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As of the 24 September 2015 The Centre for Ageing Research and Development in Ireland (CARDI) became the Ageing Research and Development Division within the Institute of Public Health in Ireland (IPH).
This website will remain online but will no longer be updated. To keep up to date with our work please visit the Division of Ageing Research and Development section of the IPH website.
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Research Projects - ALL
Professor Eamon O’Shea, Irish Centre for Social Gerontology, National University of Ireland, Galway
Irish Centre for Social Gerontology
National University of Ireland, Galway
Queen's University Belfast
- Dr Kieran Walsh, The Irish Centre for Social Gerontology, National University of Ireland Galway
- Dr Michael Murray, Institute of Spatial and Environmental Planning, Queen's University Belfast
- Dr Sheelah Connolly, Centre for Clinical and Population Studies, Queen's University Belfast
- Mr Mark Allen and Ms Caroline McGuire, Rural Community Network
- Ms. Martina Gavin, FORUM, Rural Community Development Organisation
- Dr John McDonagh, Department of Geography, National University of Ireland Galway
This will be the first study to address the important question: is rural Ireland a good place to grow old?
The project will be carried out by Healthy Ageing in Rural Communities Research Network (HARC) established with funding from CARDI’s Grants Call 1. It brings together multidisciplinary researchers from NUIG and Queen’s University Belfast with the Rural Community Network and FORUM Letterfrack.
Professor Helene McNulty, University of Ulster
- Professor Adrian Moore, Health and Health Care Geography, University Ulster
- Dr Leane Hoey, Human Nutrition, University Ulster
People who live in disadvantaged areas have a greater risk of developing cognitive dysfunction than people in better off areas, a study by Professor Helene McNulty and colleagues at the University of Ulster has found.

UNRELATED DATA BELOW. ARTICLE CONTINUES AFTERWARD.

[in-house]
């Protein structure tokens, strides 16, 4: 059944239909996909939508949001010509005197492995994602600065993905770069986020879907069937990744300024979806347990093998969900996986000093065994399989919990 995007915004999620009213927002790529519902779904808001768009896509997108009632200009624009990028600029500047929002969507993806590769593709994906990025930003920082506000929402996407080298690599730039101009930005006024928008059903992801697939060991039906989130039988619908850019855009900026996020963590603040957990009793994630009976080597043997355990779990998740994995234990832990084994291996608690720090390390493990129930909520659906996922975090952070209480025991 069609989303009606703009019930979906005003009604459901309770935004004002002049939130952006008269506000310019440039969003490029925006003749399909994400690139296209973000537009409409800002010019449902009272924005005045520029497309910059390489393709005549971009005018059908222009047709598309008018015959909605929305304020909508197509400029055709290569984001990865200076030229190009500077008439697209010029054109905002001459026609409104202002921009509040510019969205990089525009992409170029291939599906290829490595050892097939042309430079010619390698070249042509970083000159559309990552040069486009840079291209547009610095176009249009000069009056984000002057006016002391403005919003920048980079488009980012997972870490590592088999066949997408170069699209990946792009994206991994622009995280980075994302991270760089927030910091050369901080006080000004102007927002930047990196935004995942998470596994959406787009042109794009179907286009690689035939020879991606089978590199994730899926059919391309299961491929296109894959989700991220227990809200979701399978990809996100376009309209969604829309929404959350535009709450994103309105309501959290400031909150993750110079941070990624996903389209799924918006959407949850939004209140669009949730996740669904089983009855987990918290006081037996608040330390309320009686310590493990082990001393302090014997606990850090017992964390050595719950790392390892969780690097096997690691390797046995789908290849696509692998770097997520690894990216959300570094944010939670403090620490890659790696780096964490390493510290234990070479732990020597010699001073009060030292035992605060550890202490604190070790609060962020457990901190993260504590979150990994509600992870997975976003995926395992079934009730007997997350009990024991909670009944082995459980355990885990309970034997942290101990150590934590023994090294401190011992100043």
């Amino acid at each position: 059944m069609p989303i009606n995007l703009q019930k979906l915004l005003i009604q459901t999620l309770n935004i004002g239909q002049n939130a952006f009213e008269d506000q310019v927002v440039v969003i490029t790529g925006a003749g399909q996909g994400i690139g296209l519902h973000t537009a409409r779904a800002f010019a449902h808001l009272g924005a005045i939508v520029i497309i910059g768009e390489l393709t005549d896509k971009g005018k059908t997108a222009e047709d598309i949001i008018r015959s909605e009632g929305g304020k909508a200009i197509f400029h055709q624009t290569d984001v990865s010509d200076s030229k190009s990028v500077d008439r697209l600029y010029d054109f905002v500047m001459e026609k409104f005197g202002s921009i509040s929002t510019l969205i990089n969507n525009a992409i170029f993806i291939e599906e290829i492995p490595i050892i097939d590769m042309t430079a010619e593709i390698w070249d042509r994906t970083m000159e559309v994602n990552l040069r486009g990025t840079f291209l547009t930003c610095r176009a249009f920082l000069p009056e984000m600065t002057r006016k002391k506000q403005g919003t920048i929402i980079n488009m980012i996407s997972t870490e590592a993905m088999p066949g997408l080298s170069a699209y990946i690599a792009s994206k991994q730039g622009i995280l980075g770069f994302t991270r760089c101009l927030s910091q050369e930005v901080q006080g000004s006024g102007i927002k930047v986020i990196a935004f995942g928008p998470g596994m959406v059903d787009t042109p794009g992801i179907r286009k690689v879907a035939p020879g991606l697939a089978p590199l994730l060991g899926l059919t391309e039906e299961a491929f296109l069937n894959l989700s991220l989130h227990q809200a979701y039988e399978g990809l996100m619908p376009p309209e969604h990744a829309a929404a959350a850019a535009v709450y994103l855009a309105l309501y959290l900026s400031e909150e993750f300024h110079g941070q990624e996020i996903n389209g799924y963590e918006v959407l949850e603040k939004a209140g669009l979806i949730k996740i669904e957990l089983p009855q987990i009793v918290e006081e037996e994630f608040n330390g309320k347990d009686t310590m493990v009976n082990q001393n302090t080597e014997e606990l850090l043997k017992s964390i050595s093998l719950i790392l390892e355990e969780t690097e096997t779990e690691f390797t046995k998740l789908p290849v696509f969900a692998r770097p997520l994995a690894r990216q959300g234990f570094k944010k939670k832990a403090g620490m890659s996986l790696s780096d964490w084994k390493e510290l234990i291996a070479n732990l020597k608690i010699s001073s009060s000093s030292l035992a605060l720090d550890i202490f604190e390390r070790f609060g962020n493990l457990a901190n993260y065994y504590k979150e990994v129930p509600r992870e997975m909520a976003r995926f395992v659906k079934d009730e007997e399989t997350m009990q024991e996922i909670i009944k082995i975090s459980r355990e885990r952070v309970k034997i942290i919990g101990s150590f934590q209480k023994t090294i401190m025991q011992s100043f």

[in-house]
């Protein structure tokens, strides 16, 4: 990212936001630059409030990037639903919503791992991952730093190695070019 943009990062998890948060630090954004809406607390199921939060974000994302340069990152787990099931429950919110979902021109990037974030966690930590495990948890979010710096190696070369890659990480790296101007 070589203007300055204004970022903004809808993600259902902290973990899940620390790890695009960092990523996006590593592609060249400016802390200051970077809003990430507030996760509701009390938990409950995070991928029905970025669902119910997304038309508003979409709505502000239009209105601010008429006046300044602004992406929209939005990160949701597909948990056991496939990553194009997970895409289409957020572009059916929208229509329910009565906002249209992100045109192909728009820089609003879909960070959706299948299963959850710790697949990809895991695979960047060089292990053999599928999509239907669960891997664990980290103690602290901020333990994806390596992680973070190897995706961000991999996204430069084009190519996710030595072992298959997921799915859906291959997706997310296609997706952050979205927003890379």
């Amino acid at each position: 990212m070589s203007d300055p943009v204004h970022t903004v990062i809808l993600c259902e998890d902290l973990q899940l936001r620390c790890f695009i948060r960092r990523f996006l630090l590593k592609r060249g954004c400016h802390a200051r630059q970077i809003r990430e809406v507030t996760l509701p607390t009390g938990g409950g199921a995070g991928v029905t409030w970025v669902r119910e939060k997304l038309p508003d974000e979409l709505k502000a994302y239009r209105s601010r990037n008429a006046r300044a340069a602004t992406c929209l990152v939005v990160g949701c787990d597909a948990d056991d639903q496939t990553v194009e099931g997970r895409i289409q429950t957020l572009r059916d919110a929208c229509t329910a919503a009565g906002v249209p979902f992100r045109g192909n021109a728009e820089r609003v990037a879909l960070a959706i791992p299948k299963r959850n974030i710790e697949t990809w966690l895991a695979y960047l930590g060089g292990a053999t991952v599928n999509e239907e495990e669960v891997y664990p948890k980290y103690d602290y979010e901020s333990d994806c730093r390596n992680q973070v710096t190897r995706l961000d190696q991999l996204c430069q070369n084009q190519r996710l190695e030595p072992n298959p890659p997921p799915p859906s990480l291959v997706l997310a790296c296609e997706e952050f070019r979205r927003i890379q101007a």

Student: Mr Mark Kirby, BSc.
Project: ‘Spatial profile of macular pigment in relation to risk factors for age-related macular degeneration’
Dr Elaine Murtagh, Mary Immaculate College
- Professor Marie Murphy, Physical Activity and Health, University Ulster
- Dr Niamh Murphy, Physical Activity and Public Health, Waterford Institute of Technology
- Dr Catherine Woods, Physical Activity and Public Health, Dublin City University
- Dr Aoife Lane, Research Methods and Statistics in Exercise and Health, Waterford Institute Technology
Regular moderate exercise is very important for maintaining good health in older age. This project will examine some of the factors linked with physical activity, such as socio-economic status, education level and access to leisure facilities.
It will assess the relationship between physical activity and self-reported health status as well as objective measures of cardiovascular disease risk.
Dr Murtagh’s research may help policy makers design interventions most likely to increase physical activity among older people.
Needs assessment and population screening for chronic disease in a methadone maintenance program.
- Prof Joe Barry
- Dr Brion Sweeney
- Dr C Craig, Sociology, QUB;
- Prof F Newell, Neuroscience, TCD;
- Dr S Ferguson, Electronics Engineering, QUB.
Dr Cathy Craig, Queen’s University Belfast
- Professor Fiona Newell, Trinity College Dublin
- Dr Stuart Ferguson, Queen's University Belfast
Barriers to healthy ageing include declines in both physical and mental processes (e.g. postural control and cognition). As these processes are inter-connected, this project seeks to develop intervention programmes that train the body and the mind at the same time and are adapted to the needs of older people.
Dr Suzanne Cahill, Dementia Service Information and Development Centre, the School of Social Work and Social Policy, Trinity College Dublin
- Dr Suzanne Cahill, Dementia Service Information and Development Centre and the School of Social Work and Social Policy, Trinity College Dublin
- Dr Max Watson, University of Ulster and Northern Ireland Hospice
- Ms. Daphne Doran, Quality Initiatives Consultancy
This group will examine the different standards of care that exist for older people in long stay care and work with older people to draw up specific standards to meet the unique and complex end of life care needs of people with dementia.
Read the full report here.
Dr Declan French, Queen’s University Belfast
- Professor Michael Moore, Queen's University Belfast
Conventional modelling and forecasting of mortality rates relies on identifying regularities in the data but in a quite ad hoc way. Analysis helps us to understand how mortality decline has occurred, whether the same factors are responsible for declines in all age groups and whether these factors are related over time.
The objectives of the project are to undertake a statistical analysis of the static and dynamic factor structure of Irish mortality data using techniques recently developed in macroeconomic forecasting.